A ruler named Gabbār, mentioned in later inscriptions as the founder of the royal dynasty of Sam’al, may have been one of these migratory warlords. However, it is possible that Gabbār and his warriors were not invading Arameans, as is commonly assumed, but were in fact indigenous Northwest Semitic-speakers descended from the Middle Bronze Age inhabitants of the remote intermontane valley in which Zincirli lies. There is no archaeological or artifactual evidence for an Aramean incursion. In fact, the only evidence is linguistic, based on the language of the Iron Age royal inscriptions of Sam’al and the names of Sam’alian kings such as Barṣūr and Barrākib. These names contain the typically Aramaic word bar, meaning “son,” as opposed to bin, which is found in other Semitic languages. But the use of bar instead of bin could easily be a coincidence resulting from independent linguistic development. Lexical similarities are a weak basis for determining linguistic affiliation. It is more telling, from the point of view of linguistic classification, that the Sam’alian dialect of the Iron Age does not share morphological innovations found in all other examples of Aramaic, calling into question its classification as Aramaic (Huehnergard 1995; Noorlander 2012; Pat-El and Wilson Wright, forthcoming). Sam’alian might well have belonged to an otherwise-unattested branch of Northwest Semitic indigenous to the Zincirli region. Furthermore, there is evidence that the place name Sam’al (a Semitic word meaning “north”) was in use long before the Iron Age. It was probably the old Amorite name of the site, or perhaps even a pre-Amorite name from the period of the Ebla kingdom in the third millennium BCE, because the place-name Sam’al appears in an Old Assyrian text of the nineteenth century BCE that was found at Kültepe, ancient Kanesh, in central Anatolia (Nashef 1987: 18–20, text no. 7).
In any case, our excavations have made it clear that Gabbār’s royal citadel at Zincirli was initially restricted to 4 or 5 hectares on top of the abandoned Bronze Age mound, and only later did he—or, more likely, one of his successors—greatly expand and massively fortify the site with the addition of a large lower town that now forms the lower mound. It is increasingly apparent that the royal citadel on the upper mound was enlarged and re-fortified no earlier than the late ninth century BCE, and perhaps as late as the eighth century. An imposing outer fortification consisting of two concentric circular walls was constructed at that time on open land, 360 meters from the center of the royal citadel. The result was a much larger walled area of 40 hectares, at the center of which was an enlarged 8-hectare royal citadel.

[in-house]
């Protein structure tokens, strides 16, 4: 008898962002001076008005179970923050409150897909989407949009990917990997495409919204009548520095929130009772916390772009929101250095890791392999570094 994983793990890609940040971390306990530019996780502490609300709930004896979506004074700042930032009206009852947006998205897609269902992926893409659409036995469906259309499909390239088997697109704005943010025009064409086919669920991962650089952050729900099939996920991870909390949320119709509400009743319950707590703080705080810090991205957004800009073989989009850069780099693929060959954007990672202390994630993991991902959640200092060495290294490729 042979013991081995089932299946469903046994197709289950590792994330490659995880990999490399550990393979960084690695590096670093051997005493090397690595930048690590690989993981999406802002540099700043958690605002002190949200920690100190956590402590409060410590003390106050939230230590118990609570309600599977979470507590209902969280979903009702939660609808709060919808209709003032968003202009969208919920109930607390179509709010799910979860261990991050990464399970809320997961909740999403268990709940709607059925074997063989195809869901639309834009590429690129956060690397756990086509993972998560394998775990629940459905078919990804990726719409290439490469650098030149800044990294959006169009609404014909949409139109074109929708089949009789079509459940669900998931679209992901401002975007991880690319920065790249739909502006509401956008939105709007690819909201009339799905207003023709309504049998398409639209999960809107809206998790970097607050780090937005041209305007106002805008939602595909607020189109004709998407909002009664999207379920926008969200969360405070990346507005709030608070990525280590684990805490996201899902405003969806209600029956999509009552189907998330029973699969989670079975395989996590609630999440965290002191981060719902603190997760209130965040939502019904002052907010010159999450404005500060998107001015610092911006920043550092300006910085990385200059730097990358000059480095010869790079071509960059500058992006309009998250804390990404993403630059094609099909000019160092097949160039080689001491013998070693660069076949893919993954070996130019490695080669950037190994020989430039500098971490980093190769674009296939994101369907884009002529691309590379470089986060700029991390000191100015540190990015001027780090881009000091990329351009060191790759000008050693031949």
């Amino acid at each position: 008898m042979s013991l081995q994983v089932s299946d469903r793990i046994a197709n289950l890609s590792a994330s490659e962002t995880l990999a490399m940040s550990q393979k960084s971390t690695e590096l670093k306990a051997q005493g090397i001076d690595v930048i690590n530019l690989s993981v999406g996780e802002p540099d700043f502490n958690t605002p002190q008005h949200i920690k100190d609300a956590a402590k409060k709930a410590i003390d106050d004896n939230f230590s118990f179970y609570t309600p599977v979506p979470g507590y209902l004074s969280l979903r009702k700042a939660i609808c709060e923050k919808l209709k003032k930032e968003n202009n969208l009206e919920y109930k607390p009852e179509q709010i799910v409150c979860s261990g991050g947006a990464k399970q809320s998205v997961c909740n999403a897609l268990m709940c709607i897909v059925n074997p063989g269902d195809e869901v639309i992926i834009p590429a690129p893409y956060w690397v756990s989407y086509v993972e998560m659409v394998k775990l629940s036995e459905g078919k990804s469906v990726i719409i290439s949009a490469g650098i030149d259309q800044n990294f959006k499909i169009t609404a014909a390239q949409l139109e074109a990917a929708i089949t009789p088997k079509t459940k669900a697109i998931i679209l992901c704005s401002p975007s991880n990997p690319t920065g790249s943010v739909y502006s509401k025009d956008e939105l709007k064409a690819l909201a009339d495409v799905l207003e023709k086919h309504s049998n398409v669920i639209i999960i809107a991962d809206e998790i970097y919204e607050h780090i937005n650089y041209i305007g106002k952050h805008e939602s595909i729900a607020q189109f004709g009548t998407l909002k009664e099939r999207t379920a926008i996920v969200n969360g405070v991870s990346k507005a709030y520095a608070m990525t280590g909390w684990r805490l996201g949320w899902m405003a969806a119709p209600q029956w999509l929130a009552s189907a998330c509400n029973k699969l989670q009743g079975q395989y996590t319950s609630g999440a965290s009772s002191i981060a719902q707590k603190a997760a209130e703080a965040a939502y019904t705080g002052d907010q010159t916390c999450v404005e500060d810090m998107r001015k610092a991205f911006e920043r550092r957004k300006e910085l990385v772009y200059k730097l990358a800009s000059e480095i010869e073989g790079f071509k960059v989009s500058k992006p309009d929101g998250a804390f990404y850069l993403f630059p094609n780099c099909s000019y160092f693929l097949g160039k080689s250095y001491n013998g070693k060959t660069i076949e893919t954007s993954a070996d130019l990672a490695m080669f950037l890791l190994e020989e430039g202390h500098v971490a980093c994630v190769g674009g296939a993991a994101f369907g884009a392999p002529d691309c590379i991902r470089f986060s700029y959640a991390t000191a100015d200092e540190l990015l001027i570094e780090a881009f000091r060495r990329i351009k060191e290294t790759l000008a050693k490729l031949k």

A model of the city walls, gates, and palaces of Iron Age Sam’al, based on the results of the German expedition
The Iron Age Fortifications and Their Decoration
The outermost wall of the Iron Age lower town was 3 meters wide. Its foundations were more than 3 meters in height and were built of large rough-hewn basalt boulders. On top of the stone foundation was a massive mudbrick superstructure, now completely eroded away, that would have risen to a height of at least 10 meters. The outermost wall ran for a distance of 2,200 meters in a perfect circle around the site. It had 100 rectangular towers, evenly spaced about 15 meters apart, which projected outward from the wall and served as firing platforms for archers and spearmen defending the city. A concentric wall, also 3 meters wide but with a shallower foundation made of smaller stones, was built 7 meters inside the outer wall, forming a double-walled fortification system—a formidable obstacle to any attacker, who, having captured the outermost wall, would have been trapped in the gap between the walls and subjected to withering fire from defenders on the inner wall. The inner wall also had projecting towers that were aligned with the outer wall’s towers. The previous excavators had traced the entire circuit of these walls and towers, and explored the three monumental gates set into the double-wall fortifications. In the current excavations, we have re-investigated the outer fortifications by digging in Area 1 beside the Northeast Gate. We have also investigated the northern edge of the South Gate and the southern edge of the lower town just inside this gate in our Area 4.
The Northeast Gate and the West Gate did not contain any sculptures, but the much larger South Gate, which occupied 1,800 square meters, including a central courtyard of over 400 square meters, was the main entrance into the city and was decorated with sculpted orthostats. In all three gates, basalt orthostat slabs were placed along the lower margins of the mudbrick walls that lined the gateway. The orthostats in the South Gate were carved in relief to depict a series of human, animal, and supernatural figures, echoing the earlier Hittite and Neo-Hittite way of decorating gates. The eight preserved orthostats uncovered in the first excavations at Zincirli in 1888, in the Citadel Gate on the south side of the royal citadel, show winged bird-headed guardian figures; an archer hunting a stag; two fantastic animals (a griffin and a sphinx); a horseman holding the severed head of an enemy; and two standing male figures facing each other with cups raised to their mouths. These sculptures communicate a message of supernatural protection, the taming of humans and animals, and dynastic stability appropriate to the founding of a new city. They were carved in the earliest artistic style found in Iron Age Zincirli. In fact, it is possible that these were earlier Neo-Hittite sculptures dating to the Iron Age I that had been taken from another site and reused in the new city of Sam’al (Herrmann 2017).